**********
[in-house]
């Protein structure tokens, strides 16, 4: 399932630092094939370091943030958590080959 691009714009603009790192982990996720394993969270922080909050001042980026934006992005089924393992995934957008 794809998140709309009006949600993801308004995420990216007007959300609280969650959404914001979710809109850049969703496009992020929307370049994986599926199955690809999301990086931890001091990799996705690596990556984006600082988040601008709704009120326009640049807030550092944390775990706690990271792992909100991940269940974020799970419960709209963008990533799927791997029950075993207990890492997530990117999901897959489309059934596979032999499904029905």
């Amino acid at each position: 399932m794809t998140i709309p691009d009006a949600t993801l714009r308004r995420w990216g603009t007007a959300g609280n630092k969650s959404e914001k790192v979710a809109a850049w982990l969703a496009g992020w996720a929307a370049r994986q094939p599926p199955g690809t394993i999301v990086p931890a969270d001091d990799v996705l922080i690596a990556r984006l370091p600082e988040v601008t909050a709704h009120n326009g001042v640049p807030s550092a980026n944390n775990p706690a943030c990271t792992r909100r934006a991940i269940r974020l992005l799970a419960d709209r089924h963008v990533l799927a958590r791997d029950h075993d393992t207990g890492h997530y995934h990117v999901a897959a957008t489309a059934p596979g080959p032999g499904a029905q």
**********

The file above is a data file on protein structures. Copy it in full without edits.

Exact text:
[in-house]
């Protein structure tokens, strides 16, 4: 399932630092094939370091943030958590080959 691009714009603009790192982990996720394993969270922080909050001042980026934006992005089924393992995934957008 794809998140709309009006949600993801308004995420990216007007959300609280969650959404914001979710809109850049969703496009992020929307370049994986599926199955690809999301990086931890001091990799996705690596990556984006600082988040601008709704009120326009640049807030550092944390775990706690990271792992909100991940269940974020799970419960709209963008990533799927791997029950075993207990890492997530990117999901897959489309059934596979032999499904029905």
């Amino acid at each position: 399932m794809t998140i709309p691009d009006a949600t993801l714009r308004r995420w990216g603009t007007a959300g609280n630092k969650s959404e914001k790192v979710a809109a850049w982990l969703a496009g992020w996720a929307a370049r994986q094939p599926p199955g690809t394993i999301v990086p931890a969270d001091d990799v996705l922080i690596a990556r984006l370091p600082e988040v601008t909050a709704h009120n326009g001042v640049p807030s550092a980026n944390n775990p706690a943030c990271t792992r909100r934006a991940i269940r974020l992005l799970a419960d709209r089924h963008v990533l799927a958590r791997d029950h075993d393992t207990g890492h997530y995934h990117v999901a897959a957008t489309a059934p596979g080959p032999g499904a029905q």